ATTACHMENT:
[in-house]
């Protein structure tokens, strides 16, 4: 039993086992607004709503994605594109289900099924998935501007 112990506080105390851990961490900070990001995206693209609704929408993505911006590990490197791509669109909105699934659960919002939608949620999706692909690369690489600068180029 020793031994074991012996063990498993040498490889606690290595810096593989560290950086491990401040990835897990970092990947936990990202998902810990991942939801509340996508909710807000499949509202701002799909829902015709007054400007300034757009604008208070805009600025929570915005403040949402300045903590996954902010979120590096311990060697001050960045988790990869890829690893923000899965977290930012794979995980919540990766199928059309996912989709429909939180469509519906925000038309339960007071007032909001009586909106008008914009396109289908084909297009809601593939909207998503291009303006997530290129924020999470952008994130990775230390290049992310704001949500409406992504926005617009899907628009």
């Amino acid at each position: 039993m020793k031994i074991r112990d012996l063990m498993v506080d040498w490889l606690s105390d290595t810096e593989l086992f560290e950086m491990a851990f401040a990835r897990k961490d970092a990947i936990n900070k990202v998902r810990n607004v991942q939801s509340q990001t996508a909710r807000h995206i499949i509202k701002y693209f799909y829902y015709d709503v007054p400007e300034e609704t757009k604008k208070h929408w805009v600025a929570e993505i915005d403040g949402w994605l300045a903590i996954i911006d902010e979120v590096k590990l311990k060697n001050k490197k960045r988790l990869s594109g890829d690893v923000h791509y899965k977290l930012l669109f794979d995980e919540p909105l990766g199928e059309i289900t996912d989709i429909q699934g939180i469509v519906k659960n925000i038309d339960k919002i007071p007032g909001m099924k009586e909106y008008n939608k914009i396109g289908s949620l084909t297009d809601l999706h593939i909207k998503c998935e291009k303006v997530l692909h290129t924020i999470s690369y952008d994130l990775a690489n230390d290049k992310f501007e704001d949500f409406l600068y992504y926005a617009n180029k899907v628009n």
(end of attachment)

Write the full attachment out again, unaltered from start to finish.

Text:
[in-house]
């Protein structure tokens, strides 16, 4: 039993086992607004709503994605594109289900099924998935501007 112990506080105390851990961490900070990001995206693209609704929408993505911006590990490197791509669109909105699934659960919002939608949620999706692909690369690489600068180029 020793031994074991012996063990498993040498490889606690290595810096593989560290950086491990401040990835897990970092990947936990990202998902810990991942939801509340996508909710807000499949509202701002799909829902015709007054400007300034757009604008208070805009600025929570915005403040949402300045903590996954902010979120590096311990060697001050960045988790990869890829690893923000899965977290930012794979995980919540990766199928059309996912989709429909939180469509519906925000038309339960007071007032909001009586909106008008914009396109289908084909297009809601593939909207998503291009303006997530290129924020999470952008994130990775230390290049992310704001949500409406992504926005617009899907628009």
């Amino acid at each position: 039993m020793k031994i074991r112990d012996l063990m498993v506080d040498w490889l606690s105390d290595t810096e593989l086992f560290e950086m491990a851990f401040a990835r897990k961490d970092a990947i936990n900070k990202v998902r810990n607004v991942q939801s509340q990001t996508a909710r807000h995206i499949i509202k701002y693209f799909y829902y015709d709503v007054p400007e300034e609704t757009k604008k208070h929408w805009v600025a929570e993505i915005d403040g949402w994605l300045a903590i996954i911006d902010e979120v590096k590990l311990k060697n001050k490197k960045r988790l990869s594109g890829d690893v923000h791509y899965k977290l930012l669109f794979d995980e919540p909105l990766g199928e059309i289900t996912d989709i429909q699934g939180i469509v519906k659960n925000i038309d339960k919002i007071p007032g909001m099924k009586e909106y008008n939608k914009i396109g289908s949620l084909t297009d809601l999706h593939i909207k998503c998935e291009k303006v997530l692909h290129t924020i999470s690369y952008d994130l990775a690489n230390d290049k992310f501007e704001d949500f409406l600068y992504y926005a617009n180029k899907v628009n």